Even after my vocab-building epiphany, I was inclined to be overly forgiving of slow vocab development. Fortunately my school has speech-language pathologists on staff to collaborate with teachers, and my SLP was quick to direct me toward more exact standards.
For example, one of our favorite vocab-building activities was Math Catchphrase (later dubbed “Mathphrase”). I laminated little cards with mathematical terms on them (some were review words, others were new for current material). Then we played Catchphrase, but instead of reading the word from the disk you pass around, students grabbed their word from a turned-over stack of cards in the middle of the table. On each corner of the table was a piece of paper with the words “Skip Zone,” where students could put the words they had to skip so we could talk about them at the end of the round. After watching us play it once, my SLP saw that the game needed an obvious external incentive for the students to use mathematical descriptions of the words instead non-mathematical ones. So I spruced up the scoring system to reward mathematical descriptions, which made a big difference. Unlike regular Catchphrase, we would reshuffle the words and play again with the same stack for the sake of repetition and reinforcement.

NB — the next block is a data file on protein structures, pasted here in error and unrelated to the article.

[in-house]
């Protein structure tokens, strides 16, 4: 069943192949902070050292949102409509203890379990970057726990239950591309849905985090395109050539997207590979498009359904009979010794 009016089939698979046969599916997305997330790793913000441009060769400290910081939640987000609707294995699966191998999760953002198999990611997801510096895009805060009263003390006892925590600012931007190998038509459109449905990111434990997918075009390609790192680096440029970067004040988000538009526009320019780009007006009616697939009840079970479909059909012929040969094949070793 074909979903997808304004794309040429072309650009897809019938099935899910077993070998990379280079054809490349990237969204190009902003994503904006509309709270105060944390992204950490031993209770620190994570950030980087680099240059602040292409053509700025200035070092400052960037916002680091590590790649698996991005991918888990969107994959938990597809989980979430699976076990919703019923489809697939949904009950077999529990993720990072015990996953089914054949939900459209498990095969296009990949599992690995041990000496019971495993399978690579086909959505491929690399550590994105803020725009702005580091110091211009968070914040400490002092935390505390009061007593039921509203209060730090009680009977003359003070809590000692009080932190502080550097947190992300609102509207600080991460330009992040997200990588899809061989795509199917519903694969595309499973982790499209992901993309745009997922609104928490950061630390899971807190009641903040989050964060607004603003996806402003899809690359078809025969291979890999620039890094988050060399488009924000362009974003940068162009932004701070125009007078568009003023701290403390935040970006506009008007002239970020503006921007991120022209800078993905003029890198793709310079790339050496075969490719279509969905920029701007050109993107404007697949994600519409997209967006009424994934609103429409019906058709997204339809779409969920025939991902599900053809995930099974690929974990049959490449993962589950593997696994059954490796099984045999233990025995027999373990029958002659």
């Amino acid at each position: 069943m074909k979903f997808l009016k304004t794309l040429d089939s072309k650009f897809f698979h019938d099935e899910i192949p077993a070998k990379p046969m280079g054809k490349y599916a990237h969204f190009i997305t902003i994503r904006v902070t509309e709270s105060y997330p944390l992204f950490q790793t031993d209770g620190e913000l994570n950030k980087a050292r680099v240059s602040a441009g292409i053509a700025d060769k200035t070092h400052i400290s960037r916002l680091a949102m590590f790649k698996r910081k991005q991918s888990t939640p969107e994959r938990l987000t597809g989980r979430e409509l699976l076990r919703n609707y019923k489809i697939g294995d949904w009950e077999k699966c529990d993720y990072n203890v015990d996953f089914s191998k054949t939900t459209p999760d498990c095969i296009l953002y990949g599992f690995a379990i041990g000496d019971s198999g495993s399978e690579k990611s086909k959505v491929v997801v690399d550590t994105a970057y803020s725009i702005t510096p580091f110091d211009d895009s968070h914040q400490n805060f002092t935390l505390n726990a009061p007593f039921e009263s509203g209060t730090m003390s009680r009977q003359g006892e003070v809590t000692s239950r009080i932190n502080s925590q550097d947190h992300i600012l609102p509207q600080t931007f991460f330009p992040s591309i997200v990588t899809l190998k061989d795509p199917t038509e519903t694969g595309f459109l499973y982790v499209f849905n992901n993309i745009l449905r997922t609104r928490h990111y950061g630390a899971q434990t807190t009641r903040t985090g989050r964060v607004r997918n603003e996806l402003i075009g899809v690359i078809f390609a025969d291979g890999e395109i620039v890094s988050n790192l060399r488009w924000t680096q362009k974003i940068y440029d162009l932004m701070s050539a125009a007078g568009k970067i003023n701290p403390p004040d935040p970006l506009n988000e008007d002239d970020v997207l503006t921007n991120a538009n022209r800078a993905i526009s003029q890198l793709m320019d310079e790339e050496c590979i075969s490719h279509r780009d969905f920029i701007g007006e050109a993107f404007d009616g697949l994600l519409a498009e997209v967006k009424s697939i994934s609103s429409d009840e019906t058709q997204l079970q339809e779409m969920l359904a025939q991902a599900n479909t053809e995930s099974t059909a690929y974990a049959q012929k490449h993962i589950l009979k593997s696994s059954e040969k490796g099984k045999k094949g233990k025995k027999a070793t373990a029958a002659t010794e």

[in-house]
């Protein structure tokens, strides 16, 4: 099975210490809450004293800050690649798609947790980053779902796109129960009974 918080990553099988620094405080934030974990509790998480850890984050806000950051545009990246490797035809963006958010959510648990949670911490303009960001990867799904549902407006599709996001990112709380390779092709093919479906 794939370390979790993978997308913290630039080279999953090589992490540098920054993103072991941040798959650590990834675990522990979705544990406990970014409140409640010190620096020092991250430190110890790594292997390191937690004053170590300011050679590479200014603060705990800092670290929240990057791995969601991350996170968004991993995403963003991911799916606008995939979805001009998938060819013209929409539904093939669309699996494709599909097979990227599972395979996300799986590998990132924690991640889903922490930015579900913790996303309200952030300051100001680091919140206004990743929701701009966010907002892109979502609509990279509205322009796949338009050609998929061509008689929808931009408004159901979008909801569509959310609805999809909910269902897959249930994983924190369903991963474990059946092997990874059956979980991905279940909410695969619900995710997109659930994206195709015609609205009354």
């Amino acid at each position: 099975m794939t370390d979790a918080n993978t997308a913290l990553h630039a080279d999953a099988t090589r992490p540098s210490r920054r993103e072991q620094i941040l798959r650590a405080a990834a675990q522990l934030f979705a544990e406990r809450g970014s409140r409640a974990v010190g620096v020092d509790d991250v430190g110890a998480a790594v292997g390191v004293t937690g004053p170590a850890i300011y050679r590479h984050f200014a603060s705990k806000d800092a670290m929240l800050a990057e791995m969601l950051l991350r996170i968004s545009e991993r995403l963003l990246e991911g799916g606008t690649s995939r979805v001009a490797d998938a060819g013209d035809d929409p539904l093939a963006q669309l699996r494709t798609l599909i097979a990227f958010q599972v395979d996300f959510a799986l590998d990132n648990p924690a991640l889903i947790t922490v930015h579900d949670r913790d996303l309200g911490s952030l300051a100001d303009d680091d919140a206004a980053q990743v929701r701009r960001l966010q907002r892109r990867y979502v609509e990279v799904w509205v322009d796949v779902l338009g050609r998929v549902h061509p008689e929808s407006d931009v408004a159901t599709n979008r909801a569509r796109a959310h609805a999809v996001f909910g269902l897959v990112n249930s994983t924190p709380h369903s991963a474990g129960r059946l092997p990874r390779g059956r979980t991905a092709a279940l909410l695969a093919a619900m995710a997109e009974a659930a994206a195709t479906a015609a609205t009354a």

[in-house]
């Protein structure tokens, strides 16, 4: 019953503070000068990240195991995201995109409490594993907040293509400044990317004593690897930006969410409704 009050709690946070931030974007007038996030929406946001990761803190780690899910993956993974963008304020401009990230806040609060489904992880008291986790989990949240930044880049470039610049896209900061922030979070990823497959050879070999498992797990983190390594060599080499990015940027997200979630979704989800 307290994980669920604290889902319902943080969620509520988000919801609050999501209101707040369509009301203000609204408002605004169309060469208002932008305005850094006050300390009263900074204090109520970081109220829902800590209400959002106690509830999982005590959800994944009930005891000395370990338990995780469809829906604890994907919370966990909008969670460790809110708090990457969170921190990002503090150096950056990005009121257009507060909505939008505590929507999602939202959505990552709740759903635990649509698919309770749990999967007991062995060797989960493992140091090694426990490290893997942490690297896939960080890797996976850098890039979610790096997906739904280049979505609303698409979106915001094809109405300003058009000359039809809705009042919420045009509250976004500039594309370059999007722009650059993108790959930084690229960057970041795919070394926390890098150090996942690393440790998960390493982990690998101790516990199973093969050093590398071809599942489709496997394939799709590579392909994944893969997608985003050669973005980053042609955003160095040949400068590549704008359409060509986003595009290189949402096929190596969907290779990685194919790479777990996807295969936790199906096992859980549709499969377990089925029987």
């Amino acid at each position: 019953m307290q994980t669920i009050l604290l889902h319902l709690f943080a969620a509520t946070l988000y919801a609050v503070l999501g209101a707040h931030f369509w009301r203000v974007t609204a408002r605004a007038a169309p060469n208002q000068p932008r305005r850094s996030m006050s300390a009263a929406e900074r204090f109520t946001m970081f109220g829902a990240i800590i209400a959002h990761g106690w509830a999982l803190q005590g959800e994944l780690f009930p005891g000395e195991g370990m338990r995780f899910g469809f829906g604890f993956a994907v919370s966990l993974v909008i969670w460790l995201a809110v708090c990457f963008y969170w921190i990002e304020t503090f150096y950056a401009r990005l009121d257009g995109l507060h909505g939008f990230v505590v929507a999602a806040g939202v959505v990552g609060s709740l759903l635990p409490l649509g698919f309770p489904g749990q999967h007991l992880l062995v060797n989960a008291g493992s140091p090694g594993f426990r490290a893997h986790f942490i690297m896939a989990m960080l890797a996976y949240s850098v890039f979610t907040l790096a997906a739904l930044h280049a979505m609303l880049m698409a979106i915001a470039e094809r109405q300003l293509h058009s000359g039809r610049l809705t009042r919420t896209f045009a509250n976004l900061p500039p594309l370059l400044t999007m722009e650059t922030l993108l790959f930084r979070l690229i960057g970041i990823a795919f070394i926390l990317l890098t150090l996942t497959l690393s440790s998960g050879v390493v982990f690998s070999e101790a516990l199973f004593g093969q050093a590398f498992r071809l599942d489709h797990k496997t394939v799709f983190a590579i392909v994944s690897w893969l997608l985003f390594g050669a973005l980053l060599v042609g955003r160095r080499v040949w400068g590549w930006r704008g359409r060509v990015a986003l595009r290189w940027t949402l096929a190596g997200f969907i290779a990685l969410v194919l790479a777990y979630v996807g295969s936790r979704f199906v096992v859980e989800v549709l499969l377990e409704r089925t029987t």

For her end-of-year review, a student came up with her own vocab game (“Draw, Act, or Describe”) that I’m excited to throw into the mix this coming year to prevent overusing Catchphrase.